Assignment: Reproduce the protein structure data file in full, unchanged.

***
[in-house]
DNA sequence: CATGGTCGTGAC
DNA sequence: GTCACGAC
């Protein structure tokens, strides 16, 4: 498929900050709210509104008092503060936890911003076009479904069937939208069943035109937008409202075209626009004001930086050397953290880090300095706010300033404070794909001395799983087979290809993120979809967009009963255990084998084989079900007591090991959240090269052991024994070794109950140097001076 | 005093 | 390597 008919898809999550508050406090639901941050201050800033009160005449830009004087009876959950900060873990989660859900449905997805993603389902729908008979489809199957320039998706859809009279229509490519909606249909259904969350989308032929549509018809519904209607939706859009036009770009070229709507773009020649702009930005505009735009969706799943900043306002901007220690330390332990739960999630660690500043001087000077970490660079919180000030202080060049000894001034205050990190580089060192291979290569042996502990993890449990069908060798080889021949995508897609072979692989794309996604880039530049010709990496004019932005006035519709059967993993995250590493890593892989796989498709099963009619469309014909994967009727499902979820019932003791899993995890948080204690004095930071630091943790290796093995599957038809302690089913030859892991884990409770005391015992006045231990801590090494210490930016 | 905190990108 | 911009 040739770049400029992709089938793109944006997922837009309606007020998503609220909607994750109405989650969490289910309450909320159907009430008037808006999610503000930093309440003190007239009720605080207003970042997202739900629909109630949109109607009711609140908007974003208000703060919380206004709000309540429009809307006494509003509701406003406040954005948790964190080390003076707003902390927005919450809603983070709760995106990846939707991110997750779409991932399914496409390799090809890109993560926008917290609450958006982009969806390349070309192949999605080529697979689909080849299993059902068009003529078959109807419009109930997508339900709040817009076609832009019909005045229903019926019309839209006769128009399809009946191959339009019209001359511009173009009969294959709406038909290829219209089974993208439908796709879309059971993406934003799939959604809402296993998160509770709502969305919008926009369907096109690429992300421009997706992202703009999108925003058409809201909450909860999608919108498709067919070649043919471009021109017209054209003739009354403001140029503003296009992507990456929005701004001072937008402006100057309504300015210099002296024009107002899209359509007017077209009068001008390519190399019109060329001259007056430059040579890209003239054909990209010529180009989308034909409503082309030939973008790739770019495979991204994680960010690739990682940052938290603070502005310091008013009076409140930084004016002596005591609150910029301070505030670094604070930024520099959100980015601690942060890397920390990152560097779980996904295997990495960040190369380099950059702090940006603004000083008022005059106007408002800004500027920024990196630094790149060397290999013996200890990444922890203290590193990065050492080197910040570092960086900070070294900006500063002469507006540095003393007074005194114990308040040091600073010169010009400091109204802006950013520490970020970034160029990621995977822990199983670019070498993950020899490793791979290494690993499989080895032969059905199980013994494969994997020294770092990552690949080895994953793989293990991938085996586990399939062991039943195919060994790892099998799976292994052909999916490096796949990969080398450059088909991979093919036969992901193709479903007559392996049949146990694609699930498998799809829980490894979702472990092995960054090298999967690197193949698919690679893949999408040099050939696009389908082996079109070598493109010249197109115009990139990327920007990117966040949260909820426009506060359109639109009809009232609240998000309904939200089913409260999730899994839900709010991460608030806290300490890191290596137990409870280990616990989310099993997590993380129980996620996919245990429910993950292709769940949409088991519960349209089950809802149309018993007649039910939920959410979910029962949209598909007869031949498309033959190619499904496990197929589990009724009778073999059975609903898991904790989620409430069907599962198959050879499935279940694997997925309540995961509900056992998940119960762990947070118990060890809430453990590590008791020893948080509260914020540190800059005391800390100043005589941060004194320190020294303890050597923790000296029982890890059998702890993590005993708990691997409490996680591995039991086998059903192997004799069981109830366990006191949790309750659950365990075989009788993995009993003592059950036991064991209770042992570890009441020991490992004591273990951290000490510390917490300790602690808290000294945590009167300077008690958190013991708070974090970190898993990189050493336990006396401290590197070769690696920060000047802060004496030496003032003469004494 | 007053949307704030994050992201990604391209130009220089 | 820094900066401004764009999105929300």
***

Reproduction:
[in-house]
DNA sequence: CATGGTCGTGAC
DNA sequence: GTCACGAC
């Protein structure tokens, strides 16, 4: 498929900050709210509104008092503060936890911003076009479904069937939208069943035109937008409202075209626009004001930086050397953290880090300095706010300033404070794909001395799983087979290809993120979809967009009963255990084998084989079900007591090991959240090269052991024994070794109950140097001076 | 005093 | 390597 008919898809999550508050406090639901941050201050800033009160005449830009004087009876959950900060873990989660859900449905997805993603389902729908008979489809199957320039998706859809009279229509490519909606249909259904969350989308032929549509018809519904209607939706859009036009770009070229709507773009020649702009930005505009735009969706799943900043306002901007220690330390332990739960999630660690500043001087000077970490660079919180000030202080060049000894001034205050990190580089060192291979290569042996502990993890449990069908060798080889021949995508897609072979692989794309996604880039530049010709990496004019932005006035519709059967993993995250590493890593892989796989498709099963009619469309014909994967009727499902979820019932003791899993995890948080204690004095930071630091943790290796093995599957038809302690089913030859892991884990409770005391015992006045231990801590090494210490930016 | 905190990108 | 911009 040739770049400029992709089938793109944006997922837009309606007020998503609220909607994750109405989650969490289910309450909320159907009430008037808006999610503000930093309440003190007239009720605080207003970042997202739900629909109630949109109607009711609140908007974003208000703060919380206004709000309540429009809307006494509003509701406003406040954005948790964190080390003076707003902390927005919450809603983070709760995106990846939707991110997750779409991932399914496409390799090809890109993560926008917290609450958006982009969806390349070309192949999605080529697979689909080849299993059902068009003529078959109807419009109930997508339900709040817009076609832009019909005045229903019926019309839209006769128009399809009946191959339009019209001359511009173009009969294959709406038909290829219209089974993208439908796709879309059971993406934003799939959604809402296993998160509770709502969305919008926009369907096109690429992300421009997706992202703009999108925003058409809201909450909860999608919108498709067919070649043919471009021109017209054209003739009354403001140029503003296009992507990456929005701004001072937008402006100057309504300015210099002296024009107002899209359509007017077209009068001008390519190399019109060329001259007056430059040579890209003239054909990209010529180009989308034909409503082309030939973008790739770019495979991204994680960010690739990682940052938290603070502005310091008013009076409140930084004016002596005591609150910029301070505030670094604070930024520099959100980015601690942060890397920390990152560097779980996904295997990495960040190369380099950059702090940006603004000083008022005059106007408002800004500027920024990196630094790149060397290999013996200890990444922890203290590193990065050492080197910040570092960086900070070294900006500063002469507006540095003393007074005194114990308040040091600073010169010009400091109204802006950013520490970020970034160029990621995977822990199983670019070498993950020899490793791979290494690993499989080895032969059905199980013994494969994997020294770092990552690949080895994953793989293990991938085996586990399939062991039943195919060994790892099998799976292994052909999916490096796949990969080398450059088909991979093919036969992901193709479903007559392996049949146990694609699930498998799809829980490894979702472990092995960054090298999967690197193949698919690679893949999408040099050939696009389908082996079109070598493109010249197109115009990139990327920007990117966040949260909820426009506060359109639109009809009232609240998000309904939200089913409260999730899994839900709010991460608030806290300490890191290596137990409870280990616990989310099993997590993380129980996620996919245990429910993950292709769940949409088991519960349209089950809802149309018993007649039910939920959410979910029962949209598909007869031949498309033959190619499904496990197929589990009724009778073999059975609903898991904790989620409430069907599962198959050879499935279940694997997925309540995961509900056992998940119960762990947070118990060890809430453990590590008791020893948080509260914020540190800059005391800390100043005589941060004194320190020294303890050597923790000296029982890890059998702890993590005993708990691997409490996680591995039991086998059903192997004799069981109830366990006191949790309750659950365990075989009788993995009993003592059950036991064991209770042992570890009441020991490992004591273990951290000490510390917490300790602690808290000294945590009167300077008690958190013991708070974090970190898993990189050493336990006396401290590197070769690696920060000047802060004496030496003032003469004494 | 007053949307704030994050992201990604391209130009220089 | 820094900066401004764009999105929300």